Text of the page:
Claire Guest experienced the trauma of being diagnosed with breast cancer six years ago and it wasn’t a typical route towards diagnosis- the whole journey started with her dog, a red Labrador named Daisy.
One day, Daisy began staring at her owner and lunging at her chest says a report on cnn.com, which led Guest to make a visit to her doctor. What she found out was surprising- Guest had a small tumor, borrowed deep in her chest. It was so deep in fact that, had she waited until she was able to feel a lump herself, the cancer would likely have been dangerously advanced.
In essence, Daisy saved her owner’s life.
Which is fitting, seeing as Guest is a professional dog trainer, who has dedicated part of her professional career to training dogs to detect illnesses by odor- including cancer.
Guest started training dogs to detect cancer in 2003, in the first program of its kind in the word.
Says her website, “Because dogs are able to detect tiny odour concentrations, around one part per trillion (the equivalent of one teaspoon of sugar in two Olympic sized swimming pools), we are potentially able to detect diseases, such as cancer, much earlier than is currently possible. Our pioneering work could help to speed up the diagnosis process and impact on thousands of lives.”
Guest’s medical detection dogs are animals trained to sniff out cancer by detecting the unique odor spread by its volatile organic compounds.
Dogs are said to have 300 million sensors wired for smell compared with a humans who have only 5 million. Some, who are part of Guest’s organization, can pick out cancer correctly about 95% of the time.
But just to make it official, her site says, Guest currently has dogs participating in clinical trials in conjunction with Britain’s National Health Service, in order to see just how good canine cancer detection abilities really can be.
The only drawback to it all is that some say it is hard to pinpoint how the dogs’ skills can be commercialized, in the long run.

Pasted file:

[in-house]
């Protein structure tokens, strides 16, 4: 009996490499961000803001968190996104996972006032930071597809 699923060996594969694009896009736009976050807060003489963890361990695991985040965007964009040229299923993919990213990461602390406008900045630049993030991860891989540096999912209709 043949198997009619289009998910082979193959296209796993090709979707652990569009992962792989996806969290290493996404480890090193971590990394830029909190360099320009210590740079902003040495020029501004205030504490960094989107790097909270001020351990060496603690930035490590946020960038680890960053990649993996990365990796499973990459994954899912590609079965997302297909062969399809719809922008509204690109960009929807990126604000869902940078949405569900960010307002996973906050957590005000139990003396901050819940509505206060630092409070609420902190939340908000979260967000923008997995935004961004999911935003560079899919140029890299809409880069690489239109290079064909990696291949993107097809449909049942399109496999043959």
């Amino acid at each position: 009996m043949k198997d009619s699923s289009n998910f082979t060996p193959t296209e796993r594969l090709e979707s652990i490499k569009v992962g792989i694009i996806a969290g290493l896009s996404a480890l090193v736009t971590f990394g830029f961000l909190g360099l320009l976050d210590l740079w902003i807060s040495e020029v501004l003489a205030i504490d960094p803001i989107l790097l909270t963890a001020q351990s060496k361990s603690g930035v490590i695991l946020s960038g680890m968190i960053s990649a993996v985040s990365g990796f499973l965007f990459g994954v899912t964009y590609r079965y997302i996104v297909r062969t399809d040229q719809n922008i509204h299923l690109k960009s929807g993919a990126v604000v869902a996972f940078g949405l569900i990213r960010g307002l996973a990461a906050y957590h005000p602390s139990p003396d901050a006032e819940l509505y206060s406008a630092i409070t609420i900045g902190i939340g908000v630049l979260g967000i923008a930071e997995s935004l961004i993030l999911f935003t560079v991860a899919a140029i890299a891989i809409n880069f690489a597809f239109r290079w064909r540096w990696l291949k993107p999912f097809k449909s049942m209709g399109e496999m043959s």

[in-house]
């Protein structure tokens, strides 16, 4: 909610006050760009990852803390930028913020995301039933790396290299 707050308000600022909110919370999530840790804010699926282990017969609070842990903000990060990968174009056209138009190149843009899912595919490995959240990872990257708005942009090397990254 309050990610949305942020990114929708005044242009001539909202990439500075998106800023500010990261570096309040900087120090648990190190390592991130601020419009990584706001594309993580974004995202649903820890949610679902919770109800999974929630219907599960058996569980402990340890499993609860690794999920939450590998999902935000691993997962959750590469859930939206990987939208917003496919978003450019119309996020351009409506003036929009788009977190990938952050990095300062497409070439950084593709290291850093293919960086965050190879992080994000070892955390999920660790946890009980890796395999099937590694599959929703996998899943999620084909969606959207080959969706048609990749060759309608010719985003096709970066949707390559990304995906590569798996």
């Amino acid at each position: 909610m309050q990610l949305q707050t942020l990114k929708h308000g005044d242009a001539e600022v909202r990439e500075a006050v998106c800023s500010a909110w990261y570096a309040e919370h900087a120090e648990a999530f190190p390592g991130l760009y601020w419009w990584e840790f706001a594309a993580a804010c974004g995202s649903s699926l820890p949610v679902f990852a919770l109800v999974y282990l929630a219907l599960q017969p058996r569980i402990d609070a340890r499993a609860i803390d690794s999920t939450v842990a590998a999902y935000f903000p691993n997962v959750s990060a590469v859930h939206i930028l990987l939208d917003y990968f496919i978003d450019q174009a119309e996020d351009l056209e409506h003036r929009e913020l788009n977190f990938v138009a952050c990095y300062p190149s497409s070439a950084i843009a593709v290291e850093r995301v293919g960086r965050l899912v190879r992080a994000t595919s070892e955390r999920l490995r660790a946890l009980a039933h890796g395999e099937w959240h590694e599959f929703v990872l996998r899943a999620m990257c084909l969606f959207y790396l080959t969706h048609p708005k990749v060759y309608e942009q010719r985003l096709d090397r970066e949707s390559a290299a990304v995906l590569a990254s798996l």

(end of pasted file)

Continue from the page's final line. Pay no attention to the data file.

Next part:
Companies and organizations have so far been reluctant to fund more research in canine cancer detection, as they aren’t sure where the results, while impressive, will lead, says a report on cnn,com.
Said Dr. Sheryl Gabram, an Emory University surgeon who has shown that dogs can reliably detect cancer from sniffing patients’ breath, to cnn.com, “We submitted everywhere and could never get it (the study) funded to move the research any further.”
Regardless, Gabram feels that it’s still an area that could prove promising, and like Guest, she feels that medical detection dogs could work in conjunction with traditional detection techniques, for finding cancer in humans, in the future.
Apart from cancer detection, Guest is also interested in taking her dogs’ training further, and is currently working on a number of research projects including training dogs to detect changes in blood sugar levels, Addison’s disease and narcolepsy.
So, a dog is a person’s best friend? You bet. And canines detecting cancer is just one part of an interesting body of knowledge that indicates many animals can work with us to keep us healthy. Pigeons, mice, rats and even fruit flies have been said to be skilled at detecting disease in humans, from cancer to tuberculosis to bird flu, proving that we may think we’re top of the food chain but often it could prove us well to work with nature, instead of against it.